If the shot is not made by the player who drew that card, then the card is passed to the next player and the remaining configuration of billiards balls on the table is to be shot by the next player, and so on, until the ball(s) are sunk into pocket(s). The next player is permitted to call any shot appropriate for the configuration of ball(s) on the table; preferably, a shot must still be called or indicated prior to a shot being attempted, as with conventional rules of billiards, although it need not be the same shot depicted or described on the card. In this manner of playing, a lesser player may win points and eventually an entire game over a more skilled player who misses a shot, since the points for the shot eventually made (which is not necessarily the shot described or illustrated on the card drawn) correspond to the points indicated on the card drawn, which is passed to the next consecutive player if the first player misses the initial shot. Also, if a scratch, or sinking of the cue ball, occurs where a shot is made, then the card is passed to the next player, who keeps the card and its associated points and gets to draw the next card; if a scratch occurs where a shot is missed, then general rules of pool apply, i.e., the next player positions the cue ball and attempts a shot with the remaining ball(s) in their left-over configuration. Also, if a shot is missed, then the card and the turn passes to the next player. The game continues until all cards have been played; at the end of the game, the player with the most points, as calculated from the cards retained by each player, wins.

Each shot has an associated difficulty level and respective point(s) that are awarded to the player who either completes the shot as depicted or described on the card or the player who first sinks the ball(s) involved. The player may keep the card for each shot that s/he makes to provide a total score based upon the total successful shots. For combination shots, all balls pictured must be made; the player making the final ball receives the points for that shot, and draws the next card to continue play. While each shot is in play, general rules of billiards apply.

In a preferred embodiment of the present invention, easy shots are worth five (5) points, intermediate difficulty shots are worth ten (10) points, and difficult shots are worth twenty (20) points. At least one wildcard may be included in each deck, worth twenty-five (25) points. The player with the most accumulated points at the end of the game is the winner; the game ends when the deck is completed, i.e., all cards have been drawn and played.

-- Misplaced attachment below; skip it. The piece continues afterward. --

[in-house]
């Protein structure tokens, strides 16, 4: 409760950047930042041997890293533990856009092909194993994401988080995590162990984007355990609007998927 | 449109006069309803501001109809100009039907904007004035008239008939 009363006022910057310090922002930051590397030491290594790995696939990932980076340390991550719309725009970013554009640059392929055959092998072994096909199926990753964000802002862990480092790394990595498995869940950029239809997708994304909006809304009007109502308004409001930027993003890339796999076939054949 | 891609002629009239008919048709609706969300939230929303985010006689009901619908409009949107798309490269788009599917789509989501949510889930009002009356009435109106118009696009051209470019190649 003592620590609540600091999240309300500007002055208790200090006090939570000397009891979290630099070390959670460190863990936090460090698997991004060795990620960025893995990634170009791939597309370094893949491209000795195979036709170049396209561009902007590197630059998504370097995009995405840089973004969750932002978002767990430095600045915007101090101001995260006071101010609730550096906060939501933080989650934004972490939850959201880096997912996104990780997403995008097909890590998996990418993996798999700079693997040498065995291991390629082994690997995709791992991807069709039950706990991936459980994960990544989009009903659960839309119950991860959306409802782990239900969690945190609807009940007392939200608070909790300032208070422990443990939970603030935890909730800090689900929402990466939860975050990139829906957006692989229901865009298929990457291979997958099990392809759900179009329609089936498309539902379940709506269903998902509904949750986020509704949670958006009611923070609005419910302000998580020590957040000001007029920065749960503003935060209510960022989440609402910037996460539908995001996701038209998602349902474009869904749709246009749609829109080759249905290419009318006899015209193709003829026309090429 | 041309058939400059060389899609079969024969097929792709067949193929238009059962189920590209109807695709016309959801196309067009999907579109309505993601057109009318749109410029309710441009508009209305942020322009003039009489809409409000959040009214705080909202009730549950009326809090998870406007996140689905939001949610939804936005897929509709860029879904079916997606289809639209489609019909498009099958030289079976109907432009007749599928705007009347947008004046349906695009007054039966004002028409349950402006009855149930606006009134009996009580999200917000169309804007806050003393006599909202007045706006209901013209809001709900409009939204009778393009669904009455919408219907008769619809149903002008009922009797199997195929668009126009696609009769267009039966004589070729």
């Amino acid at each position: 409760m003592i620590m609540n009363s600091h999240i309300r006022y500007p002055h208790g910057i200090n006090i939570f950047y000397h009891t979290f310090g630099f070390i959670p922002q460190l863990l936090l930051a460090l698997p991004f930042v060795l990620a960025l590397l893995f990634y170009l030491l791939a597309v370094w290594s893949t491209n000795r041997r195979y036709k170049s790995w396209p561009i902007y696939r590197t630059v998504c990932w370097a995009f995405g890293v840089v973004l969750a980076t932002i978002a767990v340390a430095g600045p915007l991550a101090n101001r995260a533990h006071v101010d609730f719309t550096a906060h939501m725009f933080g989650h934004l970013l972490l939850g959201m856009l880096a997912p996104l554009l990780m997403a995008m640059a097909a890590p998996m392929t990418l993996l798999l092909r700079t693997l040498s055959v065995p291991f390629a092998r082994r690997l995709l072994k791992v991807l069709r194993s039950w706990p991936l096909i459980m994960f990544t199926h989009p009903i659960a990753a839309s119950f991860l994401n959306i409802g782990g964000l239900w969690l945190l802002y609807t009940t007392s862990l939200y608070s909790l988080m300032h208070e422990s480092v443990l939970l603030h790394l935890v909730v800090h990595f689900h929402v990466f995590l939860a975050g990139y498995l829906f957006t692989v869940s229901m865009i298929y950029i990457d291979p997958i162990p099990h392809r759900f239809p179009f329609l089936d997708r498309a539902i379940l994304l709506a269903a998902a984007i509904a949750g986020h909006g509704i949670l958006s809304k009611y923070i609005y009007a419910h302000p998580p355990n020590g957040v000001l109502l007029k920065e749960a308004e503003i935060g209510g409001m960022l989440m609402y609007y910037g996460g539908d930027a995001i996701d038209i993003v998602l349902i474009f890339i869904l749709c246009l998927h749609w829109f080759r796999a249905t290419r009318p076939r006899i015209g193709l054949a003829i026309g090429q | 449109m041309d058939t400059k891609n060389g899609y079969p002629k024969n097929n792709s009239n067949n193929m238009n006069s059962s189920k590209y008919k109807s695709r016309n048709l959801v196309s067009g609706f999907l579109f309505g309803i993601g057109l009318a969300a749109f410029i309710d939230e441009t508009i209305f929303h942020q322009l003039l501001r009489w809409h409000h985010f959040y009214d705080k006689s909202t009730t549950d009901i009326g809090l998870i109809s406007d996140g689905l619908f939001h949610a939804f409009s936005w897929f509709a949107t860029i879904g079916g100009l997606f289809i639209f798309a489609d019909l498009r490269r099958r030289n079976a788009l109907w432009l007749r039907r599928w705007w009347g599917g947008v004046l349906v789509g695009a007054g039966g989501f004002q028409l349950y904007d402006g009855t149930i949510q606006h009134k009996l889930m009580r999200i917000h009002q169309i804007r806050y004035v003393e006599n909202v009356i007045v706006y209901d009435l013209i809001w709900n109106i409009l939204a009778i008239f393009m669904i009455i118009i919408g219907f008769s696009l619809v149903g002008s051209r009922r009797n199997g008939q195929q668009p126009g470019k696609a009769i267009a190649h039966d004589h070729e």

Certain modifications and improvements will occur to those skilled in the art upon a reading of the foregoing description. By way of example, a plurality of card sets may be used for different levels of difficulty. Also, variations in the number of cards used to play a given game may be selected, e.g., 15 shots, 30 shots, or 45 shots corresponding to the number of cards in a deck or set. Additionally, a deck may be played in a randomized manner, i.e., by mixing the cards within a deck for randomization, or in an ordered manner, e.g., by arranging the cards within a given deck according to the number of points for each card or shot from easiest to most difficult. Also, as set forth in the foregoing, the game may be played individually by one player in order to improve his/her skills at billiards for the shots depicted on the cards.

The cards may also be manufactured from different card stock, have different dimensions, different point values, and the like without departing from the present invention and the scope of the following claims.

All modifications and improvements have been deleted herein for the sake of conciseness and readability but are properly within the scope of the following claims.

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Referenced by
Citing PatentFiling datePublication dateApplicantTitle
US7909328 *Aug 1, 2008Mar 22, 2011Cornelius OtterPool billiard game with course thereof determined by cards
US7955195Mar 18, 2010Jun 7, 2011Payer Christopher MCroquet modifying game
US8226087 *Dec 10, 2009Jul 24, 2012Maxwell BrustmeyerCard-guided projectile and target game
US20100148434 *Dec 10, 2009Jun 17, 2010Maxwell BrustmeyerCard-guided projectile and target game
Classifications
U.S. Classification273/298, 273/292
International ClassificationA63F3/00, A63F1/04, A63D15/00
Cooperative ClassificationA63F3/00053, A63F1/04, A63D15/00
European ClassificationA63D15/00, A63F1/04
Legal Events
DateCodeEventDescription
Oct 29, 2014SULPSurcharge for late payment
Year of fee payment: 11
Oct 29, 2014FPAYFee payment
Year of fee payment: 12
Jun 13, 2014REMIMaintenance fee reminder mailed
Apr 7, 2010FPAYFee payment
Year of fee payment: 8
Apr 17, 2006FPAYFee payment
Year of fee payment: 4